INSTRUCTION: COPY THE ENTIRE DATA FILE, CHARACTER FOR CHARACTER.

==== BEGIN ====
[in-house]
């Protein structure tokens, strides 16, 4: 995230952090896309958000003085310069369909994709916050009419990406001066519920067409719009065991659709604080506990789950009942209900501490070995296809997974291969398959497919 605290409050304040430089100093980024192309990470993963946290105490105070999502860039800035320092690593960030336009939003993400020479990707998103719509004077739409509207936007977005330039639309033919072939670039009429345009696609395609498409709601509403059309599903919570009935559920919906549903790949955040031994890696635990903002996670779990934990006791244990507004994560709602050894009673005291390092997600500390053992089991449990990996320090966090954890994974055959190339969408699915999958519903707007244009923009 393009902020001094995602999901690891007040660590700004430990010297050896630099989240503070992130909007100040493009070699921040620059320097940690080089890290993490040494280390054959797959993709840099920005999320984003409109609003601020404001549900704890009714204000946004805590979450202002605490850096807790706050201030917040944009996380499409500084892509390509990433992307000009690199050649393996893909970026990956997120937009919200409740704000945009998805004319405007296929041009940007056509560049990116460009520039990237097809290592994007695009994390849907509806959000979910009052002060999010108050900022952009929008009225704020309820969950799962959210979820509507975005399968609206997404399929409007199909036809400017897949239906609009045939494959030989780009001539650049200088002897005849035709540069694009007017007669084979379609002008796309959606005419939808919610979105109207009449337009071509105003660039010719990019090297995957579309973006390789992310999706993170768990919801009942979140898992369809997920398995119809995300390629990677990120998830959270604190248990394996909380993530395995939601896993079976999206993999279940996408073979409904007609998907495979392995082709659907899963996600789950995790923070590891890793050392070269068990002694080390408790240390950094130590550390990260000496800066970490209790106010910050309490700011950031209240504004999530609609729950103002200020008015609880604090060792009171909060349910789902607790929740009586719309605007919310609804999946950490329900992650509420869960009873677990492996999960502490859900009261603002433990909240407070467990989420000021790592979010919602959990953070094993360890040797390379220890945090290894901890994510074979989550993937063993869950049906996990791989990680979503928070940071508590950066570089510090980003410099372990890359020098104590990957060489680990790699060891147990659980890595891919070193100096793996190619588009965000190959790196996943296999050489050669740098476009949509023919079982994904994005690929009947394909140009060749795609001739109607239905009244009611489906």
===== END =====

[in-house]
């Protein structure tokens, strides 16, 4: 995230952090896309958000003085310069369909994709916050009419990406001066519920067409719009065991659709604080506990789950009942209900501490070995296809997974291969398959497919 605290409050304040430089100093980024192309990470993963946290105490105070999502860039800035320092690593960030336009939003993400020479990707998103719509004077739409509207936007977005330039639309033919072939670039009429345009696609395609498409709601509403059309599903919570009935559920919906549903790949955040031994890696635990903002996670779990934990006791244990507004994560709602050894009673005291390092997600500390053992089991449990990996320090966090954890994974055959190339969408699915999958519903707007244009923009 393009902020001094995602999901690891007040660590700004430990010297050896630099989240503070992130909007100040493009070699921040620059320097940690080089890290993490040494280390054959797959993709840099920005999320984003409109609003601020404001549900704890009714204000946004805590979450202002605490850096807790706050201030917040944009996380499409500084892509390509990433992307000009690199050649393996893909970026990956997120937009919200409740704000945009998805004319405007296929041009940007056509560049990116460009520039990237097809290592994007695009994390849907509806959000979910009052002060999010108050900022952009929008009225704020309820969950799962959210979820509507975005399968609206997404399929409007199909036809400017897949239906609009045939494959030989780009001539650049200088002897005849035709540069694009007017007669084979379609002008796309959606005419939808919610979105109207009449337009071509105003660039010719990019090297995957579309973006390789992310999706993170768990919801009942979140898992369809997920398995119809995300390629990677990120998830959270604190248990394996909380993530395995939601896993079976999206993999279940996408073979409904007609998907495979392995082709659907899963996600789950995790923070590891890793050392070269068990002694080390408790240390950094130590550390990260000496800066970490209790106010910050309490700011950031209240504004999530609609729950103002200020008015609880604090060792009171909060349910789902607790929740009586719309605007919310609804999946950490329900992650509420869960009873677990492996999960502490859900009261603002433990909240407070467990989420000021790592979010919602959990953070094993360890040797390379220890945090290894901890994510074979989550993937063993869950049906996990791989990680979503928070940071508590950066570089510090980003410099372990890359020098104590990957060489680990790699060891147990659980890595891919070193100096793996190619588009965000190959790196996943296999050489050669740098476009949509023919079982994904994005690929009947394909140009060749795609001739109607239905009244009611489906």